How we got involved making word search puzzles

May 28, 2020

A colleague gave us a $100 gift certificate for Digital Ocean, provider of cloud computing and storage. The certificate was good for 60 days — use it or lose it.

Our first use of the gift certificate was to set up a virtual server for some of my wife’s domains. That server has been humming along nicely, serving six domains, two of which are WordPress sites. That cost only $7 per month, so we still had a large balance on the gift certificate. We’ll continue paying for that server even after the gift certificate expires.

Next we created another virtual server and installed an open-source photo organizing application, but it was so confusing to use that we deleted that server after just one day.

We created another virtual server and installed video conferencing software for my wife to use for business purposes, but within ten minutes it became clear that it didn’t meet her needs, so we deleted that server.

We only had a few weeks left to think of some way to use the rest of our $100 cloud computing gift certificate.

Several years ago I experimented with algorithms to create word search puzzles. They required a lot of CPU resources back then, so I thought I’d try making a large enough puzzle to keep a server busy for a while. Perhaps we could make a huge novelty puzzle that we could sell.

I extracted a vocabulary list of Shakespeare’s works from Gutenberg.org and discovered that it only took a few minutes for my laptop to generate a puzzle from those 26,000 words without any additional CPU resources. My wife converted the puzzle into a marketable poster, I made a video advertisement for it, and it’s now available for sale on ptolemypress.com.

We still had time left on that Digital Ocean gift certificate. I knew that my algorithm for generating word puzzles gets exponentially slower for longer word lists, so I thought we might keep some servers busy if we just had enough words. I found a huge list of 163,000 city and place names at geonames.org, and that did take a few hours of CPU time to create a puzzle.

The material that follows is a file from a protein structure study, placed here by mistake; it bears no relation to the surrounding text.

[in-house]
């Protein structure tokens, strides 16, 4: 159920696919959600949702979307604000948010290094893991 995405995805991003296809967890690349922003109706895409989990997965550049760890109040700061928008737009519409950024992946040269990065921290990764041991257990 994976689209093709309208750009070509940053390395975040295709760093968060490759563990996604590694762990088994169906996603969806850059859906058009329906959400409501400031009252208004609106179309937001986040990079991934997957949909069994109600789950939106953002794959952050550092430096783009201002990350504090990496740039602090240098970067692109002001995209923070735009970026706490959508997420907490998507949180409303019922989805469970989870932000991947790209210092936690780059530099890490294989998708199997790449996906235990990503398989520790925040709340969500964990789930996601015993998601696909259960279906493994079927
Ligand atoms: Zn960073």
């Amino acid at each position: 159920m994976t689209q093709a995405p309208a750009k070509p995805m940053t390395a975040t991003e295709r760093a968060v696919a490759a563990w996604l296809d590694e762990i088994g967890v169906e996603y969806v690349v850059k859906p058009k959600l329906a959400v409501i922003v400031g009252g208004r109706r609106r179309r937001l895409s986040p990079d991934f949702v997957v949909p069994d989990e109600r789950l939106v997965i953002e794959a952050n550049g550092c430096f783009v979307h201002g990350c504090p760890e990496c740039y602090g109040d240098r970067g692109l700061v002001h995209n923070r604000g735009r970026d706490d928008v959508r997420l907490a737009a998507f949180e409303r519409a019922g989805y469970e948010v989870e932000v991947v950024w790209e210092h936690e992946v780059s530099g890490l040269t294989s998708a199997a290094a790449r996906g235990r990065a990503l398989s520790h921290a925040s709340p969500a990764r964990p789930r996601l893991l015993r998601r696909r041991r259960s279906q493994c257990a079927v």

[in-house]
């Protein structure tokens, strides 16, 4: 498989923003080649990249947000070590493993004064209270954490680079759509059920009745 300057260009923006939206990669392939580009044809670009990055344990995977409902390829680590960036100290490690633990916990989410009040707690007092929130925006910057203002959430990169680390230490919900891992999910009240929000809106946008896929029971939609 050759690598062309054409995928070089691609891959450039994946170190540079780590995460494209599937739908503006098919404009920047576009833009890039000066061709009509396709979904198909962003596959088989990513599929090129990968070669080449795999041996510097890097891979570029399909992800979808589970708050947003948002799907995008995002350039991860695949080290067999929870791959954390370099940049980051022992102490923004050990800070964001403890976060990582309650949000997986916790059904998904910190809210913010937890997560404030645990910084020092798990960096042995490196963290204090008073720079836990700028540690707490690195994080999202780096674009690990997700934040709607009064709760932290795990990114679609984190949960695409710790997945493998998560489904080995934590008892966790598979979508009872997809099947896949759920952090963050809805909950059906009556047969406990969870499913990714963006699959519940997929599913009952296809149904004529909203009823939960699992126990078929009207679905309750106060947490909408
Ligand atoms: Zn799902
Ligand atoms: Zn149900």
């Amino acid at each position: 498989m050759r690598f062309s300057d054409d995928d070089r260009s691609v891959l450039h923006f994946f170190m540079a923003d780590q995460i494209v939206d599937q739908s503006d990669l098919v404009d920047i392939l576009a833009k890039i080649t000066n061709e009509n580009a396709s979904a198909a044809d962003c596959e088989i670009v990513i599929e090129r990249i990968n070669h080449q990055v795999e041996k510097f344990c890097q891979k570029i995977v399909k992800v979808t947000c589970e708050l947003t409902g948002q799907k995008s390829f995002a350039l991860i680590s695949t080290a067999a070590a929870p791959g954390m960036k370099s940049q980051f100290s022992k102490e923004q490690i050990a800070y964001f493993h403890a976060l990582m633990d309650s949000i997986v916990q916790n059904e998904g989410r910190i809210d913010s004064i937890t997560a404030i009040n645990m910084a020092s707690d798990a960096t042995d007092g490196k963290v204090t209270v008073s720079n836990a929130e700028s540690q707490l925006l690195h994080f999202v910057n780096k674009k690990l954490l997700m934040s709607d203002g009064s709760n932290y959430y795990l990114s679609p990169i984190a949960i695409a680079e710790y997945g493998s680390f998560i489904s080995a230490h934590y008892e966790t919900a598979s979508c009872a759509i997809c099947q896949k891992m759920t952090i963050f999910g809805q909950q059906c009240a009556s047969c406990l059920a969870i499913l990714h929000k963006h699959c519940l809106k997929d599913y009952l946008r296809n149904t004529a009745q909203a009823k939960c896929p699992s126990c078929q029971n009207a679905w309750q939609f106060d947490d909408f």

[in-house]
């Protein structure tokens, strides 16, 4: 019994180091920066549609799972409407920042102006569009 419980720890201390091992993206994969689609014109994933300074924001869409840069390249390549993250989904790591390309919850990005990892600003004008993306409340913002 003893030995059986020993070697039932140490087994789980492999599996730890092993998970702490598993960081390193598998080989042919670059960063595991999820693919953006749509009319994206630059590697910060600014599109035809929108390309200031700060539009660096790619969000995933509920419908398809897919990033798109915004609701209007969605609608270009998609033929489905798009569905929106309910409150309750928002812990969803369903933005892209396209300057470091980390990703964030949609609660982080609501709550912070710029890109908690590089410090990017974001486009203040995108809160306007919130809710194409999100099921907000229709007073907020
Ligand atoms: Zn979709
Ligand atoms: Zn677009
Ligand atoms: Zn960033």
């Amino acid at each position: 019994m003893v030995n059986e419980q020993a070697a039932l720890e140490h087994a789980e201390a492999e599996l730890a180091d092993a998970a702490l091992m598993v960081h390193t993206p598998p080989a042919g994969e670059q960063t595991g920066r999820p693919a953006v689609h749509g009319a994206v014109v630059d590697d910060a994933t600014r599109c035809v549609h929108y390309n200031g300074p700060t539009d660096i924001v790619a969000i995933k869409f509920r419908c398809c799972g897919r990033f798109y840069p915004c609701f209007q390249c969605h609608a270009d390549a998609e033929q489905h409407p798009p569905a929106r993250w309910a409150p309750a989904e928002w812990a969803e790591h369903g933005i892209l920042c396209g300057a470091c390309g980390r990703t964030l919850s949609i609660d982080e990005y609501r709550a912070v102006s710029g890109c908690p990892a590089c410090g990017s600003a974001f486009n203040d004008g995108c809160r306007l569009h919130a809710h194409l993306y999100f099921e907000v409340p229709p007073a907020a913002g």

We had up to three Digital Ocean servers simultaneously generating puzzles from the list of city and place names. Each server tried to fit the words into a different size of letter grid. Each attempt took about seven hours; sometimes the algorithm finished, other times it aborted after failing to fit all the words.

In the end, it was my own laptop that succeeded in fitting all the words into the smallest size letter grid, so we didn’t use the results from the cloud servers after all.

We did, however, end up with what we think is the world’s largest word search puzzle.

My wonderful wife converted the raw text file of letters into a printable poster. Together we wrote an article about how we made the puzzle. I created a PDF of the article using LaTex and she created a pretty WordPress page from that. Together we printed the puzzle on letter-size sheets and taped them to a wall.

She liked the idea of applying to the Guinness Book of World Records, so we’re pursuing that, a process that will span several months.

We still have a balance of $83.90 on our Digital Ocean gift certificate that will expire in one week, and no more ideas on how to spend it.

And that’s the story of how we got involved in word puzzles.

posted in Cloud computing by Dave

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